Going Faux With Fur: Brands Turn To Ethical, Cruelty-Free Fashion
If you haven’t seen it already, you will: the faux fur craze that is taking over retailers at all price points this season. Long, short, colorful and spotted cruelty-free fashion is in.
Here & Now‘s Robin Young speaks with Kym Canter, CEO and creative director of House of Fluff, about her decision to create a faux fur brand.
On growing up a fur aficionado
“I was fur lover, you know, many years ago — had loved the glamour of fur, I grew up with fur being a very glamorous item that was very desirable at a luxury level. I had 26. I’d also worked for a fur company.”
On her change of heart
“Well, it’s not really lovely. It’s not really lovely when you understand where it comes from and how it’s made. And that became more and more the issue for me. Why sacrifice my ethics for beauty? I mean, it is beautiful, but it’s not beautifully made.”
On selling her furs and starting House of Fluff
“You know, I’ve been in fashion for a long time. I wanted to make a new brand. I was interested in what fashion means to the next generation, and I realized that I had felt increasingly uncomfortable in my own furs. And since there was really no reason to make another white shirt or black skirt, I realized if I felt that way, there were probably a lot of other young women that also feel that way, and with no alternative, we launched House of Fluff.”
On what sets House of Fluff’s faux furs apart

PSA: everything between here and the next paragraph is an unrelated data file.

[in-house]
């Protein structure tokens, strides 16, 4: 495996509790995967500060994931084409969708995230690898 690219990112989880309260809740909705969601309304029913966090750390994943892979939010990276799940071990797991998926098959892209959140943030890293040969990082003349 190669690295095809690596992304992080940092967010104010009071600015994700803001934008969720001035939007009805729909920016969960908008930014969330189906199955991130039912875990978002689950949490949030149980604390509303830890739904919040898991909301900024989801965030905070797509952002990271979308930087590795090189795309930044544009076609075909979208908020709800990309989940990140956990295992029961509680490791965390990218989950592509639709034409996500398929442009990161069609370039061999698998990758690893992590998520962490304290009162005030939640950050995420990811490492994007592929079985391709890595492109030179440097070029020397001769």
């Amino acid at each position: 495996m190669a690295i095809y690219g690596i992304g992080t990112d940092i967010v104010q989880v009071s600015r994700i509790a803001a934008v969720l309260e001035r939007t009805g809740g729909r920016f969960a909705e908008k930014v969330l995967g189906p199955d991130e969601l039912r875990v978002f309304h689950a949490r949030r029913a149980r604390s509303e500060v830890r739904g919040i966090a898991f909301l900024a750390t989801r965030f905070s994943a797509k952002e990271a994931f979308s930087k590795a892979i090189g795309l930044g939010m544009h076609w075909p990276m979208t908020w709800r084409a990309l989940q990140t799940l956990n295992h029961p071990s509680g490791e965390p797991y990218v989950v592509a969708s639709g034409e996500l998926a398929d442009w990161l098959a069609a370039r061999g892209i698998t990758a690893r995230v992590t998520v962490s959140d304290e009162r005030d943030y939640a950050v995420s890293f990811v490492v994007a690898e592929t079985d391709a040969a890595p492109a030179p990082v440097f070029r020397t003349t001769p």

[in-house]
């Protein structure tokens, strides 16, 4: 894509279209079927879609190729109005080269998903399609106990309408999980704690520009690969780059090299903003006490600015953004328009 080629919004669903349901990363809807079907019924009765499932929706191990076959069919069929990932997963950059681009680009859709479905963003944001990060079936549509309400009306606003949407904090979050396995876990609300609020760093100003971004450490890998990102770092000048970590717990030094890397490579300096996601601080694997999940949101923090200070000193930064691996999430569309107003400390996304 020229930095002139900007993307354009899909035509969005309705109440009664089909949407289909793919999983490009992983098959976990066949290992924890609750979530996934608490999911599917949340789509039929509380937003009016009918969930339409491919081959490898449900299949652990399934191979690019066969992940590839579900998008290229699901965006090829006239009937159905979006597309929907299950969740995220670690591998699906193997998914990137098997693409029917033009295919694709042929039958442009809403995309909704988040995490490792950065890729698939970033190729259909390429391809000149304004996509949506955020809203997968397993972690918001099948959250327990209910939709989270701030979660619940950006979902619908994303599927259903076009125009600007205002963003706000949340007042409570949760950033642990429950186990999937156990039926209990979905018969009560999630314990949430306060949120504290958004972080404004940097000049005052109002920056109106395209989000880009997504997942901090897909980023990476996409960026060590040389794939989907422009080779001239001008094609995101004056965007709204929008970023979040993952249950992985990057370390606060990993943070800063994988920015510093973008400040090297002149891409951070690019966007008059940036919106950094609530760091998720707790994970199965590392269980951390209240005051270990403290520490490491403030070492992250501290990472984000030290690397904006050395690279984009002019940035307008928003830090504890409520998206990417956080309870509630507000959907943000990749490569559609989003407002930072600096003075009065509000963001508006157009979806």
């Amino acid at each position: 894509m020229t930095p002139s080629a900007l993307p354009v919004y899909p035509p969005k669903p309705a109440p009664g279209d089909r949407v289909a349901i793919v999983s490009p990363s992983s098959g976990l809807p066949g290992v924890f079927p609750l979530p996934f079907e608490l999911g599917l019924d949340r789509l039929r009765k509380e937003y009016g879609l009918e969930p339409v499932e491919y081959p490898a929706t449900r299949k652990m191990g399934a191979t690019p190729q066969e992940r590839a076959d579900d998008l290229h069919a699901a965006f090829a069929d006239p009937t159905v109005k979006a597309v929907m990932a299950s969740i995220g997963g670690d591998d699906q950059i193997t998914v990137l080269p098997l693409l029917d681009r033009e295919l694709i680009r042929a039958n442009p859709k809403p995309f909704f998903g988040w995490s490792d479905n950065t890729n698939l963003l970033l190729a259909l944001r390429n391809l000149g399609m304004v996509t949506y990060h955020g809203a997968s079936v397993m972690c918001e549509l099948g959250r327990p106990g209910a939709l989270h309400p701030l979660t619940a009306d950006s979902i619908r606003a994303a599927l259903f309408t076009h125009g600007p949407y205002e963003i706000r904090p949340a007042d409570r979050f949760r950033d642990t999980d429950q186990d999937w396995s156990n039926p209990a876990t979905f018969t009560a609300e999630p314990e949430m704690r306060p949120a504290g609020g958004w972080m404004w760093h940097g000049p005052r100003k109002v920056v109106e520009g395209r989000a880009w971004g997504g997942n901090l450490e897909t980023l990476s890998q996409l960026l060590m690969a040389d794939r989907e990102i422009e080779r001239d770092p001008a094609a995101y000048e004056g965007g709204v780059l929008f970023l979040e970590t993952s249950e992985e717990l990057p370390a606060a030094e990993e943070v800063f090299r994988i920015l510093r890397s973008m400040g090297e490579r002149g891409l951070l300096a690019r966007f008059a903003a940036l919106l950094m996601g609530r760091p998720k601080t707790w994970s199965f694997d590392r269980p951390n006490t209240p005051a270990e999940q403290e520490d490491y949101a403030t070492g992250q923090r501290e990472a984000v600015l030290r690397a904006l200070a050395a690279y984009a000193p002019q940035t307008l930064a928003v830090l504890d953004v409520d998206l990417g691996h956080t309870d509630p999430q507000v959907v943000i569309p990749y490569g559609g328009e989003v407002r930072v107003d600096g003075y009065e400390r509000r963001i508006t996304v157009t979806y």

“I mean, I haven’t seen the coats, but I believe that they’re cruelty-free products, but a lot of those fur products are made in China, and they’re made in countries that don’t have regulation for the factories. So they can be polluting the environment in very terrible ways. And a lot of those furs have a lot of different chemical compounds in them, and they actually don’t feel very good. They’re also made in factories that may not pay the workers a fair wage.
“So ours, the House of Fluff faux fur, comes from a mill in Italy, which is completely regulated. So although the fur itself does have some polyester in it, it’s made — and it doesn’t kill any animals, it’s cruelty free, same with the vegan leather that we use — it’s at least coming from a country that is very careful about a certain protocol that factories, as far as polluting, must follow. We also make our product here in New York City and in a fair-trade factory.”
On the ethics of the clothing industry
“I mean, the real issue is, you have to start thinking, ‘You know, if something can cost $40 or $20, you know, at a Zara or an H&M, where was that made, and the person that made that, what were they being paid?’ And I think the ethics really go beyond just killing animals. You have to look at the human experience.”
“Our goal is to have as low a carbon footprint as possible and to be a zero-waste company. So, we even take the scraps from the factory floor and craft them into little collectible characters we call Scrappys. And we also put the Scrappy faces on organic cotton sweatshirts. So we try to use as much as possible. I mean, we even make our own garment bags out of cotton muslin and are looking to do that with a women’s co-op in Costa Rica.”
Copyright 2021 NPR. To see more, visit https://www.npr.org.